Initiative to save South Africa’s favourite fish species

Information provided by: WWF South Africa

Scientists and conservationists are collaborating with anglers and ocean lovers to launch a new initiative aimed at combatting the decline of South Africa’s favourite fishes. Launched in April 2016, FishforLife is a platform that will provide critical knowledge for the effective management of South Africa’s recreational marine resources.  

Developed in collaboration with the South African National Biodiversity Institute (SANBI), the University of Cape Town (UCT), Rhodes University and WWF South Africa, FishforLife is the first project of its kind to be undertaken at a national scale in South Africa.


©Stephen Benjamin

It is widely acknowledged that fish communities in South Africa have been depleted to the point at which the future of stocks is a major environmental concern. FishforLife was created in response to this and will raise awareness about the status of key angling species, the value of Marine Protected Areas (MPA) and inform improvements to recreational fishing methods.


©Jaco Barendse

FishforLife aims to engage members of the public as active citizen scientists, providing the opportunity to contribute to the research that can secure the future of declining stocks.  According to Associate Professor Colin Attwood, Marine Research Institute, University of Cape Town, “Each time anglers go out, they generate useful data, even if no fish are caught. While some spectacular angling results are reported in the media or captured in photographs, these are often not available as scientific data.” By participating, users can ensure that the quality of recreational fishing and diving is maintained for future generations to enjoy.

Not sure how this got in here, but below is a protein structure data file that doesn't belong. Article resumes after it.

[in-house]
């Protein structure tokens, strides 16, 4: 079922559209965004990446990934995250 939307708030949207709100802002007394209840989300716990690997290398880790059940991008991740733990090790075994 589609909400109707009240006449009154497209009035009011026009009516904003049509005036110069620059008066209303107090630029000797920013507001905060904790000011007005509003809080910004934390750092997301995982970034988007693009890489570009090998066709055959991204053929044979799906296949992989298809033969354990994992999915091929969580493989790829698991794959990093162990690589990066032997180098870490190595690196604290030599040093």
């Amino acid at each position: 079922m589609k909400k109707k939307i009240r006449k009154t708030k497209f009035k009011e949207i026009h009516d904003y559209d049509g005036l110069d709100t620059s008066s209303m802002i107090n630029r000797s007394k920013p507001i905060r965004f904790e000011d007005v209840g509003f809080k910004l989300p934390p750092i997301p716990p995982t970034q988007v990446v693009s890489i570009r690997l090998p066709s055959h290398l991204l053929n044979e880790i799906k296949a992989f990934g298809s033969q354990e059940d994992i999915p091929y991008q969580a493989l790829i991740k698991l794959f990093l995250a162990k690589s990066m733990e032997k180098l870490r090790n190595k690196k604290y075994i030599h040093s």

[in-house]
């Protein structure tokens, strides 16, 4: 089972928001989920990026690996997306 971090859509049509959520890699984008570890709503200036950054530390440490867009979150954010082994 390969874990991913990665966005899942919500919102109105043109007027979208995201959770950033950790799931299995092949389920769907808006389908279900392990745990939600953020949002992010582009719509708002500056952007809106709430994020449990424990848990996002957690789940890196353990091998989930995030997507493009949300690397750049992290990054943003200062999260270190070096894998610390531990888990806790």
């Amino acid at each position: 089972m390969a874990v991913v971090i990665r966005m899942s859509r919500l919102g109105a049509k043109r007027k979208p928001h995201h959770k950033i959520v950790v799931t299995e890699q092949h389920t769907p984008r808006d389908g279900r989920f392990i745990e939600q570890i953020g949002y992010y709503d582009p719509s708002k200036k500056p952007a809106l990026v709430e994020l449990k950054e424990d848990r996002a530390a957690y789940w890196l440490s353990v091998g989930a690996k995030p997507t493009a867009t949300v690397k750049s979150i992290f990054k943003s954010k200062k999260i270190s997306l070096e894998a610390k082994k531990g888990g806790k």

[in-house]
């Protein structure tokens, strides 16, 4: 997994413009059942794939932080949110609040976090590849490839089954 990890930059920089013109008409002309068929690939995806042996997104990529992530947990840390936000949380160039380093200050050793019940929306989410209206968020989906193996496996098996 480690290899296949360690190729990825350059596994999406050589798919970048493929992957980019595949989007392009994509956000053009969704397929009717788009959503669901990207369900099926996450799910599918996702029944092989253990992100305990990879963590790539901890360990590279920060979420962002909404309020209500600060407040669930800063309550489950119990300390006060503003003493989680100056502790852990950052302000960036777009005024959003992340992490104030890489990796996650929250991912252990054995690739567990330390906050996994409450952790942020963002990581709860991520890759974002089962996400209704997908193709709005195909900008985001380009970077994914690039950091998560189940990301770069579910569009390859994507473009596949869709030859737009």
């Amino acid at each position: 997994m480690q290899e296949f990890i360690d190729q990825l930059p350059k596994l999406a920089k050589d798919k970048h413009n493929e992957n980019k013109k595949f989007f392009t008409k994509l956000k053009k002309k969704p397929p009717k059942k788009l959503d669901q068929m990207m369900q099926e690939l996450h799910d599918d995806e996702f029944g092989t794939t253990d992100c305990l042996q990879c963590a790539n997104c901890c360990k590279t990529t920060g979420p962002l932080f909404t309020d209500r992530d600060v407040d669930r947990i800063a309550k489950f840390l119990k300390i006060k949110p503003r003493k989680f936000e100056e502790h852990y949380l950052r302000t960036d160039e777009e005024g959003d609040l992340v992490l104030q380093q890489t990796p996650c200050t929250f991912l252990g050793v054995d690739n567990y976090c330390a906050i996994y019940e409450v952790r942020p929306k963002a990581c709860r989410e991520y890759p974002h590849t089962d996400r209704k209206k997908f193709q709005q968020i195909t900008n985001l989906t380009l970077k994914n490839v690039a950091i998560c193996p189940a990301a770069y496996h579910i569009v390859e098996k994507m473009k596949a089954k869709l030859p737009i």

The web-based platform,, is central to the FishforLife project, and is a portal to three initiatives driving the research.

The first is CatchReport, designed to gather user-generated catch data and will allow individual anglers to log what they catch. It will also capture organised data from fishing competitions.


Silver kob caught in Hermanus, 1960 ©Brian Cochuis

Fishtory will use historical records to identify long-term trends in the state of marine fish stocks and to set baselines for current stock assessments. These records, including old trophy photos, angling journals and newspaper clippings, provide valuable insights into how distributions, compositions and sizes have shifted over the years and the impacts of changing fishing practices and management.


A scotsman and poenskop on the beach in Jeffreys Bay, 1956 ©Vincent Taylor

Finally, iSpot will allow users to submit photographs to the Sea Fish Atlas, aimed at mapping marine fish distributions in South Africa.

FishforLife will also give back to users. Valuable information on best angling practices will be developed to promote responsible fishing, reduce fish mortalities, raise awareness of threatened fish species and the value of Marine Protected Areas. An integrated login for all three initiatives means that users need only register once to have access to all the benefits that FishforLife and its sub-projects offer. These include an online personal catch log with an integrated map, safe digital album of precious old photos, detailed and real-time weather and tide charts and access an extensive online community, including experts,  that will help identify unusual catches. There will also be fantastic prizes on offer periodically and FishforLife merchandise available.


©Stephen Benjamin

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